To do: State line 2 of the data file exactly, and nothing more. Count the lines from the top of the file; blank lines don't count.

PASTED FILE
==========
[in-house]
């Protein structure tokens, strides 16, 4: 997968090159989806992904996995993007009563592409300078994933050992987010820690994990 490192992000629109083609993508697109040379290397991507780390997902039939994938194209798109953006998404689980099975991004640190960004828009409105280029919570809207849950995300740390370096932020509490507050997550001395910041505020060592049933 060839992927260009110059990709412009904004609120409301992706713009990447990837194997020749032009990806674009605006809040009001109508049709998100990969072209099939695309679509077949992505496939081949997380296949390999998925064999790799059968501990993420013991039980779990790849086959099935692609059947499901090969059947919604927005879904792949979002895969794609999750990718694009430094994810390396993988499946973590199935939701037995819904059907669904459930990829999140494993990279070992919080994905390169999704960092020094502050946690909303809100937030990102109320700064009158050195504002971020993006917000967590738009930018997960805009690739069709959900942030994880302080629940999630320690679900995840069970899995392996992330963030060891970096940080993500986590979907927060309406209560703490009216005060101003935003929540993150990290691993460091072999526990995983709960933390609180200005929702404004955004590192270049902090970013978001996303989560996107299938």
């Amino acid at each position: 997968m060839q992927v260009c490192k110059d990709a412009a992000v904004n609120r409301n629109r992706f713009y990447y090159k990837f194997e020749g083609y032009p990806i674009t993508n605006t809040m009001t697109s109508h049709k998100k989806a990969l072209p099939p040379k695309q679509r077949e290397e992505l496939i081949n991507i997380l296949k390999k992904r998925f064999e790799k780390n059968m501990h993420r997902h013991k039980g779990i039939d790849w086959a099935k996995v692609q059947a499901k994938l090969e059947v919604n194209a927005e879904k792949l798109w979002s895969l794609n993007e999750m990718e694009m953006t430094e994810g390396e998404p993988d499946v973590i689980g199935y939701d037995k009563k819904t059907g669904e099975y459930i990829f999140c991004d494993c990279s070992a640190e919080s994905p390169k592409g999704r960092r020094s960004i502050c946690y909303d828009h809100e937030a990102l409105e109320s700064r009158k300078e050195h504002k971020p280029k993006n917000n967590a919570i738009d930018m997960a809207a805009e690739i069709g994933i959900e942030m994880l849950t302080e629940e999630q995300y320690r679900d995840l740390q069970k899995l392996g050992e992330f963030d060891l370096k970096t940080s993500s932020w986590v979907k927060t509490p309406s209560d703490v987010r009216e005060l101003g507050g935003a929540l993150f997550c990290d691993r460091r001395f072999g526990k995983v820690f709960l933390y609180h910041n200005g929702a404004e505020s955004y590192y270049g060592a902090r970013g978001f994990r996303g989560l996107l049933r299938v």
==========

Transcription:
């Protein structure tokens, strides 16, 4: 997968090159989806992904996995993007009563592409300078994933050992987010820690994990 490192992000629109083609993508697109040379290397991507780390997902039939994938194209798109953006998404689980099975991004640190960004828009409105280029919570809207849950995300740390370096932020509490507050997550001395910041505020060592049933 060839992927260009110059990709412009904004609120409301992706713009990447990837194997020749032009990806674009605006809040009001109508049709998100990969072209099939695309679509077949992505496939081949997380296949390999998925064999790799059968501990993420013991039980779990790849086959099935692609059947499901090969059947919604927005879904792949979002895969794609999750990718694009430094994810390396993988499946973590199935939701037995819904059907669904459930990829999140494993990279070992919080994905390169999704960092020094502050946690909303809100937030990102109320700064009158050195504002971020993006917000967590738009930018997960805009690739069709959900942030994880302080629940999630320690679900995840069970899995392996992330963030060891970096940080993500986590979907927060309406209560703490009216005060101003935003929540993150990290691993460091072999526990995983709960933390609180200005929702404004955004590192270049902090970013978001996303989560996107299938």